Those of you already familiar with the state grievance procedure are well-aware that the union will not win every grievance filed. But it has been said before, and it is worth saying again, that the only grievance we are certain to lose is one that we never file.
Since our last state convention the Local has fought and won some important grievances on matters that effect not only the members who were the actual grievants, but also future state employees whose working conditions will be impacted by those decisions. This is one of the lessons of collective action and mutual aid: what the union does today could have tangible results on what we are able to do tomorrow. If an injury to one is an injury to all, then it must also be recognized that a victory for one is a victory for all. In that spirit, this report on those victories during the last year is offered.
One recurring issue the union has confronted is the eagerness of state agencies to fire employees over allegations of drug use. This applies not only to those who are, by federal rules of the US Department of Transportation, subject to random testing, but also any state employee, who may be told to submit to a drug test based on supervision’s claim that there exists a basis of “for cause” testing. In order to dismiss a worker who has been tested under a “for cause” pretext, all that is needed is for the testing laboratory to find a sufficient trace level of a substance is “in the system” of the tested worker. That kind of testing, however, by policy must follow certain procedures, and it is not unknown for the agency to take shortcuts.
A recent example is Barnes v West Virginia Department of Health and Human Resources, where a for ‘cause test’ was reported to have resulted in a positive reading for marijuana. Because DHHR failed to properly document the testing procedure, however, the grievance board ruled that the evidence available did not support the agency’s claim, and a fired worker was restored to full employment with back pay and interest. Three months later, the same agency was found to have committed similar procedural errors in terminating another employee in Skinner v West Virginia Department of Health and Human Resources.
Another kind of grievance arose in the same agency, in a case styled as Morgan v West Virginia Department of Health and Human Resources, wherein it was discovered that the employer had overpaid a worker $2000 and then tried to force the employee to repay the amount. The grievance board found that the heavy-handed efforts of the agency to make the worker pay for its own error were unreasonable, and the state’s demand for repayment was rejected.
In yet another DHHR grievance, a worker wrongfully suspended over an allegation that turned out to be false was denied already scheduled overtime when he was finally returned to work and given back pay. In Large v West Virginia Department of Health and Human Resources, the grievance board ruled that his back pay ought to have included the scheduled over time and shift differential of nearly $900.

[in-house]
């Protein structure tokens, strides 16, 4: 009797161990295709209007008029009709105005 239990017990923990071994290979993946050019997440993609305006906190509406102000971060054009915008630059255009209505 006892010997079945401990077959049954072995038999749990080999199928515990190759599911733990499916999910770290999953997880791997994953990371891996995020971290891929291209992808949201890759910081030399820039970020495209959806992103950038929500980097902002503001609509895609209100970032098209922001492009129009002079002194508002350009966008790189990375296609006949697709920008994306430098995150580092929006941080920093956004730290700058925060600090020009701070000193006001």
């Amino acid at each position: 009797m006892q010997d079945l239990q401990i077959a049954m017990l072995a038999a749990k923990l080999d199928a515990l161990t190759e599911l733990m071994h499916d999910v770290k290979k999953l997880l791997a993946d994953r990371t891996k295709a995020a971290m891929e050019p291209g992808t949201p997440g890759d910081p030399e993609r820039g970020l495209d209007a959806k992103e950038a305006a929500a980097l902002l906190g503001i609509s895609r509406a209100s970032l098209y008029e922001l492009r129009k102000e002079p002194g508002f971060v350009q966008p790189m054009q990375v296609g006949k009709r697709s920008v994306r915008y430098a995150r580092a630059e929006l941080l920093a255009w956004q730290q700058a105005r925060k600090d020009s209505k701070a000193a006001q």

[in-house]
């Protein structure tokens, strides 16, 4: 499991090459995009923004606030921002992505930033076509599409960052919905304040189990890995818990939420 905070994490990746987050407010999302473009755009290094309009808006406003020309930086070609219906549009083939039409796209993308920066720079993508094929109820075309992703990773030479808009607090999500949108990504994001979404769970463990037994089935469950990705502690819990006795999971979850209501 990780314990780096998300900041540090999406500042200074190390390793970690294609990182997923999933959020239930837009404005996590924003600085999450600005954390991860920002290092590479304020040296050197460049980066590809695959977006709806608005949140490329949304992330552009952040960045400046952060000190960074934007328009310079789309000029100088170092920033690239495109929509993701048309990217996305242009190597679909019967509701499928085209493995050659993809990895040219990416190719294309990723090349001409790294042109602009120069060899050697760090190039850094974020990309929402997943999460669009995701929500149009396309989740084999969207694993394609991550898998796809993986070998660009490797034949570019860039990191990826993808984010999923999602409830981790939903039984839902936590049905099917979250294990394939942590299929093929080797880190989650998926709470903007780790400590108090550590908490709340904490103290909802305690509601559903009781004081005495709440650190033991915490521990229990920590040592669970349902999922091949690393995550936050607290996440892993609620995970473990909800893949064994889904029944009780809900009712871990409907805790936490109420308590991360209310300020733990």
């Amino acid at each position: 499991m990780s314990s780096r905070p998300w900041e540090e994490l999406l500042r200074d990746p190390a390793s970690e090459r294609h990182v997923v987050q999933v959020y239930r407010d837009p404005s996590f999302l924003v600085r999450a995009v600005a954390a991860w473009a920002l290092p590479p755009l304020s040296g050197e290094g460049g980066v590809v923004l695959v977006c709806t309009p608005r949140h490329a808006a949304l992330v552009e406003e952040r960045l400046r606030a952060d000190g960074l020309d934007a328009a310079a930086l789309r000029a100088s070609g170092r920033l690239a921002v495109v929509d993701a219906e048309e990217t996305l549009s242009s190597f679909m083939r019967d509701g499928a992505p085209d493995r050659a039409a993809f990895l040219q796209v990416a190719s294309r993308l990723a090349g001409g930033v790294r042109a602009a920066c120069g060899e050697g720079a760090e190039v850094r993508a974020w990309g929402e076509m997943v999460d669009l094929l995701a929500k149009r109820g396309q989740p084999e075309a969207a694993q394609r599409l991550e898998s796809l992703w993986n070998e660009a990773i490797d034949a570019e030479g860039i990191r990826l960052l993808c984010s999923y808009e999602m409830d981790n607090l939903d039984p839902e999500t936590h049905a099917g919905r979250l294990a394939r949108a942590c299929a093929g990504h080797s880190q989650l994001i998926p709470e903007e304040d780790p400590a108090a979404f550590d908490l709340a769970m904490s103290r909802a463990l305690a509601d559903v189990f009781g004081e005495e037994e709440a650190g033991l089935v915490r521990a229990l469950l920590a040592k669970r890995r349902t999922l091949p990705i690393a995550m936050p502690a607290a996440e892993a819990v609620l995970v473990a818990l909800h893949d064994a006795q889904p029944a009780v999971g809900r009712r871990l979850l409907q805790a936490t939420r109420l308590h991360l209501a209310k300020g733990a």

While the existing law allows state agencies wide latitude in dismissing employees who are still in their probationary periods as new hires, state employers have also been found to abuse that discretion. In Hall v West Virginia Department of Health and Human Resources, an accusation of falsifying documents was found to be not credible, although it was used to fire a worker. That same employee had to file an additional grievance when the agency refused to later credit her with the time for which she was wrongfully discharged.
There are plenty of examples of wrongful disciplinary action take by other state agencies. In McDaniel v West Virginia Division of Highways, the grievance board found that a worker was issued a suspension for the exact same allegation that he had been already given a reprimand and that the suspension was issued without a predetermination meeting. Not to be outdone, DHHR issued a new disciplinary action policy that denied employees predetermination meetings at all for any punishment less that an unpaid suspension. In Byrd v West Virginia Department of Health and Human Resources, the board described the new policy as a violation of the most basic right of due process. And in Mucklow v West Virginia Division of Juvenile Services., the board again reversed a suspension based on an insufficient due process and lack of credible evidence.
Not all grievances involve unjust discipline. Many involve the failure of state agencies to follow their own policies in employment decisions:
Womack et al v West Virginia Division of Highways and Preast, et al v West Virginia Division of Highways both ruled that DOH did not follow policy in selecting candidates for equipment training, a basis for pay upgrades.
Melton v West Virginia Division of Highways and Tignor v West Virginia Division of Highways found that the state road did not follow policy in awarding pay upgrades for supervising work release inmate crews.
Finally, in Williams v West Virginia Department of Health and Human Resources, DHHR was ruled to have violated its policy for selecting applicants for posted vacant positions.